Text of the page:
Dawn Roy says she owes her sanity to Dr. Harvey Karp.
While other parents pull their hair out trying to quiet a colicky baby, Roy said, Karp’s suggestions for tapping into her fussy baby’s “calming reflex” worked like a charm when her son Jacque was just a few months old and crying until the cows came home.
A California pediatrician and assistant professor of pediatrics at the UCLA School of Medicine, Karp is coming to Connecticut on Wednesday to share his calming secrets, which are contained in two best-selling books, “The Happiest Baby on the Block” and “The Happiest Toddler on the Block.”
Karp’s techniques have been featured on ABC News, CNN, Good Morning America and The Dr. Phil Show. He has gained such notable fans as Madonna, Pierce Brosnan and Michelle Pfeiffer.
“We just love Harvey Karp,” said Roy, who already has “The Happiest Toddler on the Block” cued up on her home DVD and the book resting on her bed stand. “We think he’s the next best thing since sliced bread.”
Karp will be appearing from 7 to 8:30 p.m. at Amarante’s Cliff Side, a restaurant and banquet hall at 62 Cove St., New Haven. The free seminar is open to parents who can register online at www.ctclearinghouse.org/registration or by calling the Connecticut Clearinghouse at 800-232-4424. Seminar participants will receive diaper bags containing Karp’s DVDs, diapers and other supplies.
Karp will also be spending several days in Connecticut training Department of Children and Families staff and other social service workers so they can better assist their clients.
“Child abuse and neglect is sometimes the result of a parent who reaches the end of their frustration and tolerance level,” said Gary Kleeblatt, a DCF spokesman. “If we can give parents tools to deal with an infant who is particularly challenging with their crying, we will have taken an important step toward our prevention mandate.”
Statistics show that persistent infant crying is often a leading factor in child abuse and can lead to shaken baby syndrome in which a frustrated parent shakes a baby violently causing serious physical harm or death.
Karp’s techniques are rooted in what he calls “the calming reflex,” which he describes as the “off switch” for crying babies. Admirers have described Karp as a miracle worker whose techniques can quiet a fussy child in a minute or less. The secret, according to Karp, is replicating the coziness, sounds and rhythmic motions of the womb.
Karp calls a newborn’s first three months of life the “fourth trimester.” He says human infants, unlike other creatures, are grossly unprepared at birth for the often overwhelming stimuli of their new world outside the womb, causing them to cry. He suggests responding to persistent crying with the “five S’s system”: swaddling, side/stomach positioning, shushing sounds, swinging and sucking.
Roy, 35, said Karp’s suggestions for swaddling, swinging and shushing calmed colicky Jacque in minutes. She called the changes “unbelievable.” Hospitals always swaddle newborns and it’s a shame nurses don’t teach parents the invaluable technique more often, Roy said. Karp says swaddling helps babies feel secure and limits reflexive jerking motions that can cause them to stay awake.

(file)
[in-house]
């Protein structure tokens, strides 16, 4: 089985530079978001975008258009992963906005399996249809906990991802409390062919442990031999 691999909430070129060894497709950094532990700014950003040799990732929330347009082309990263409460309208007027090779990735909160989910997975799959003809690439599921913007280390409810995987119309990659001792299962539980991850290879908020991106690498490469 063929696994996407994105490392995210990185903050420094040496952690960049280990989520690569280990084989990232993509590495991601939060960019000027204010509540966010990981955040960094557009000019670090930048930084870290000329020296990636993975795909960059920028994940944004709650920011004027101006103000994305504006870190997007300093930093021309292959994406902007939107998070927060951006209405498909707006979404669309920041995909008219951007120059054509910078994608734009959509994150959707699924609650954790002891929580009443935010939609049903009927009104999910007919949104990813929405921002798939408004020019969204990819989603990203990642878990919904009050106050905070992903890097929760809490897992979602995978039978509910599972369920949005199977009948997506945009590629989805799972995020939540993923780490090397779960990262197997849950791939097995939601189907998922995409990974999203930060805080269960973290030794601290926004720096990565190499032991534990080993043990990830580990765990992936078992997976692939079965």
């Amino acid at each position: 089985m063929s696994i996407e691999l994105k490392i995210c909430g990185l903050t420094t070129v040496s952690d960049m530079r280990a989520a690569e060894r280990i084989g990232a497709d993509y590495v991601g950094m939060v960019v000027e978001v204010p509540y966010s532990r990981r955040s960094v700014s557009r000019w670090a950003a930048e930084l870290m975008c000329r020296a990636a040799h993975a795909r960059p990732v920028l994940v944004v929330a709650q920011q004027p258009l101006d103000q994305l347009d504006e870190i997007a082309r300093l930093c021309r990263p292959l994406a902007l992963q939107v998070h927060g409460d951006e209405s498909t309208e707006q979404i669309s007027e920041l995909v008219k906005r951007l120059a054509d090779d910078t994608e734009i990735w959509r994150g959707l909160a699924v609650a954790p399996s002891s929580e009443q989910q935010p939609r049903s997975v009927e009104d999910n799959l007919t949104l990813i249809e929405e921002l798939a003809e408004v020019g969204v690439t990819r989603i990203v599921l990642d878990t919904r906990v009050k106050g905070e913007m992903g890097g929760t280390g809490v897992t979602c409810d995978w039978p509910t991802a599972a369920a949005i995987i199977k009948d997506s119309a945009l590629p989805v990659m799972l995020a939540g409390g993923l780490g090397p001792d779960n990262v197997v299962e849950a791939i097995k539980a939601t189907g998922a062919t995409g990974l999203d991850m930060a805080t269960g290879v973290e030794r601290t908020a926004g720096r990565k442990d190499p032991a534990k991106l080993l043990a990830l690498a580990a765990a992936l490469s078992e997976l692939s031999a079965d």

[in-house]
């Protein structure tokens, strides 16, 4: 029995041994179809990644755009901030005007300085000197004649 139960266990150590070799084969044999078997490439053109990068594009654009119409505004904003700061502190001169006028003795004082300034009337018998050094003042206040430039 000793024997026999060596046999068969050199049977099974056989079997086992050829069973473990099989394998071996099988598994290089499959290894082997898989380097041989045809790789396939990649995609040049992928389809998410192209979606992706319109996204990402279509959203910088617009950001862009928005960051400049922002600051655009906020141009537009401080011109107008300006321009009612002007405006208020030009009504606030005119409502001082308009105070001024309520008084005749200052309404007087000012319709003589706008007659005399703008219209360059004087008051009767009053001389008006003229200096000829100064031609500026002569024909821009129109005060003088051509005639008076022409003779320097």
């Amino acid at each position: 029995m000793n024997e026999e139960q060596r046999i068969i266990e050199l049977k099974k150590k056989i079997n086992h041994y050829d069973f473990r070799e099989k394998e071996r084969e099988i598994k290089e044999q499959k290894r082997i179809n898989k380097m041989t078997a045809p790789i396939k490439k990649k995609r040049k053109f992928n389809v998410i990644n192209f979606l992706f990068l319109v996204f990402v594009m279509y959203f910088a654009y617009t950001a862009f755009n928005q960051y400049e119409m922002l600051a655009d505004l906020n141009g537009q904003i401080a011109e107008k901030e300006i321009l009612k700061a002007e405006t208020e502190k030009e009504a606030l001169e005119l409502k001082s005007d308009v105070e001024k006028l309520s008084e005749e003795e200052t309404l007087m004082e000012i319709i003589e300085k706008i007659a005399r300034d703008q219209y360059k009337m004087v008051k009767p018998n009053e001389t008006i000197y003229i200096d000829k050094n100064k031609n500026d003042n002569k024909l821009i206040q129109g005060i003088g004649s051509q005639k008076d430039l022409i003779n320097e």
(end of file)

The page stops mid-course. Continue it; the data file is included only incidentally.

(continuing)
“The job of parenting is the most important job that we never get any training for,” said Roy, a social worker for the Bridges outpatient mental health center in Milford. Roy joked that she has videos of herself running the vacuum to help Jacque sleep with shushing white noise and said her family went through a set of D batteries every week keeping Jacque’s baby swing in action.
“I swear by his techniques,” Roy said.
Judy Hill-Lilly, director of DCF’s training academy, said she relies on Karp’s tips for taming her toddlers’ temper tantrums. Hill-Lilly has a 1-year-old and a 2-year-old. She said Karp’s tips about using short phrases, repeating them often and mirroring a child’s energy during a tantrum are awkward at first but invaluable for keeping the family peace.
Karp suggests that when a toddler goes into a tantrum, parents should speak in “toddler-ese,” simple one-to-three word phrases the child can understand.
Parents should also repeat to a child the reason they are upset so the child feels better knowing their parent understands. Karp calls that the “fast-food rule,” which he says is similar to how staff at a fast-food restaurant always repeat your order before bringing up their own agenda and telling you the price and to drive up.
Here’s an example:
“You want to climb on the table! Climb! Climb! You want to climb now!” parents might say, stomping their feet, pouting or waving their hands to mirror the child’s expressions.
Hill-Lilly said she got some strange looks when she first tried Karp’s advice to soothe her daughter.
“I know I must have looked like I was crazy,” Hill-Lilly said. “It sounds crazy, it looks crazy, but it works! She calmed down right away.”
Written by Colin Poitras, posted on April 17, 2006, at www.courant.com